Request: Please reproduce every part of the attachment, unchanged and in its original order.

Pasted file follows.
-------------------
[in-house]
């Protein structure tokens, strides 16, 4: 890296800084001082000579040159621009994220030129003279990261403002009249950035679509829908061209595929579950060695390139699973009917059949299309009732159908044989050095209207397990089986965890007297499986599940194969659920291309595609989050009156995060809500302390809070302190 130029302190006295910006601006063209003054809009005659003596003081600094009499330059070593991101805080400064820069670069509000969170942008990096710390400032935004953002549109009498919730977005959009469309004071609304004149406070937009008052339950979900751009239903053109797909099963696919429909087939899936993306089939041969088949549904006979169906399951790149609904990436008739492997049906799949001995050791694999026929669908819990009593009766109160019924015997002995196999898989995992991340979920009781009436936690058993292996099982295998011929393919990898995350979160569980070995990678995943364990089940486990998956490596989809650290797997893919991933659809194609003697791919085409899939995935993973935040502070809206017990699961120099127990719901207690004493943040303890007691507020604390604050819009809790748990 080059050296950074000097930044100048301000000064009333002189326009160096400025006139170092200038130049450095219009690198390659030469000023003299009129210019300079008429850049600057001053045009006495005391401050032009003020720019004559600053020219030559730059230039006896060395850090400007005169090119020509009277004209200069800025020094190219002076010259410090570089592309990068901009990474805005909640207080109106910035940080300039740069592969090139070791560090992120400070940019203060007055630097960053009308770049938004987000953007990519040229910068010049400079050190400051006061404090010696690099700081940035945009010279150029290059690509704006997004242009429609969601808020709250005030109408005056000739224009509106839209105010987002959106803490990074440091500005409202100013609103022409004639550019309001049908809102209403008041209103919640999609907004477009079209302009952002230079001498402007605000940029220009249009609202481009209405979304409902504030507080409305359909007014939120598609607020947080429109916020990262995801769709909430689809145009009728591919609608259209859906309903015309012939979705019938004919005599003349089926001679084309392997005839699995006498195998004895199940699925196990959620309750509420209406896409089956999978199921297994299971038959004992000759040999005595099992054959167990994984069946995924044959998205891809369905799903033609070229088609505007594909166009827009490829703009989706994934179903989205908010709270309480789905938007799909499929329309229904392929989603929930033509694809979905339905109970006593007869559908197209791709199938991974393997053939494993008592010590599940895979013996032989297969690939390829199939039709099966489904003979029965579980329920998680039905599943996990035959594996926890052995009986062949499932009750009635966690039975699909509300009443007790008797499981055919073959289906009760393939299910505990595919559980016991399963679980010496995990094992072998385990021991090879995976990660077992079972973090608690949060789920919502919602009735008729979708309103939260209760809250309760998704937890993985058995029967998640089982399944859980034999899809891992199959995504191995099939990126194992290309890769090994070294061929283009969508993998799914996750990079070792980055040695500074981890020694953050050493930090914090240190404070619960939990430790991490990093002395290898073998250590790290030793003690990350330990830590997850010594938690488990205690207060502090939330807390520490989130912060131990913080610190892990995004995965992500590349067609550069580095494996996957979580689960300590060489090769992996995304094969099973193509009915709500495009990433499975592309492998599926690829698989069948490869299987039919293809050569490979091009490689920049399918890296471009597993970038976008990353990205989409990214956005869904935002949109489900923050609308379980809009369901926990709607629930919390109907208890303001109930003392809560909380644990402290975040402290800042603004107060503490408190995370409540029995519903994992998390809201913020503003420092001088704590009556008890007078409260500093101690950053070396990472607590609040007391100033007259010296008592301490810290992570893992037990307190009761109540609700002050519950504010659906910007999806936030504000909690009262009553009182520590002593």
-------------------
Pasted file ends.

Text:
[in-house]
């Protein structure tokens, strides 16, 4: 890296800084001082000579040159621009994220030129003279990261403002009249950035679509829908061209595929579950060695390139699973009917059949299309009732159908044989050095209207397990089986965890007297499986599940194969659920291309595609989050009156995060809500302390809070302190 130029302190006295910006601006063209003054809009005659003596003081600094009499330059070593991101805080400064820069670069509000969170942008990096710390400032935004953002549109009498919730977005959009469309004071609304004149406070937009008052339950979900751009239903053109797909099963696919429909087939899936993306089939041969088949549904006979169906399951790149609904990436008739492997049906799949001995050791694999026929669908819990009593009766109160019924015997002995196999898989995992991340979920009781009436936690058993292996099982295998011929393919990898995350979160569980070995990678995943364990089940486990998956490596989809650290797997893919991933659809194609003697791919085409899939995935993973935040502070809206017990699961120099127990719901207690004493943040303890007691507020604390604050819009809790748990 080059050296950074000097930044100048301000000064009333002189326009160096400025006139170092200038130049450095219009690198390659030469000023003299009129210019300079008429850049600057001053045009006495005391401050032009003020720019004559600053020219030559730059230039006896060395850090400007005169090119020509009277004209200069800025020094190219002076010259410090570089592309990068901009990474805005909640207080109106910035940080300039740069592969090139070791560090992120400070940019203060007055630097960053009308770049938004987000953007990519040229910068010049400079050190400051006061404090010696690099700081940035945009010279150029290059690509704006997004242009429609969601808020709250005030109408005056000739224009509106839209105010987002959106803490990074440091500005409202100013609103022409004639550019309001049908809102209403008041209103919640999609907004477009079209302009952002230079001498402007605000940029220009249009609202481009209405979304409902504030507080409305359909007014939120598609607020947080429109916020990262995801769709909430689809145009009728591919609608259209859906309903015309012939979705019938004919005599003349089926001679084309392997005839699995006498195998004895199940699925196990959620309750509420209406896409089956999978199921297994299971038959004992000759040999005595099992054959167990994984069946995924044959998205891809369905799903033609070229088609505007594909166009827009490829703009989706994934179903989205908010709270309480789905938007799909499929329309229904392929989603929930033509694809979905339905109970006593007869559908197209791709199938991974393997053939494993008592010590599940895979013996032989297969690939390829199939039709099966489904003979029965579980329920998680039905599943996990035959594996926890052995009986062949499932009750009635966690039975699909509300009443007790008797499981055919073959289906009760393939299910505990595919559980016991399963679980010496995990094992072998385990021991090879995976990660077992079972973090608690949060789920919502919602009735008729979708309103939260209760809250309760998704937890993985058995029967998640089982399944859980034999899809891992199959995504191995099939990126194992290309890769090994070294061929283009969508993998799914996750990079070792980055040695500074981890020694953050050493930090914090240190404070619960939990430790991490990093002395290898073998250590790290030793003690990350330990830590997850010594938690488990205690207060502090939330807390520490989130912060131990913080610190892990995004995965992500590349067609550069580095494996996957979580689960300590060489090769992996995304094969099973193509009915709500495009990433499975592309492998599926690829698989069948490869299987039919293809050569490979091009490689920049399918890296471009597993970038976008990353990205989409990214956005869904935002949109489900923050609308379980809009369901926990709607629930919390109907208890303001109930003392809560909380644990402290975040402290800042603004107060503490408190995370409540029995519903994992998390809201913020503003420092001088704590009556008890007078409260500093101690950053070396990472607590609040007391100033007259010296008592301490810290992570893992037990307190009761109540609700002050519950504010659906910007999806936030504000909690009262009553009182520590002593």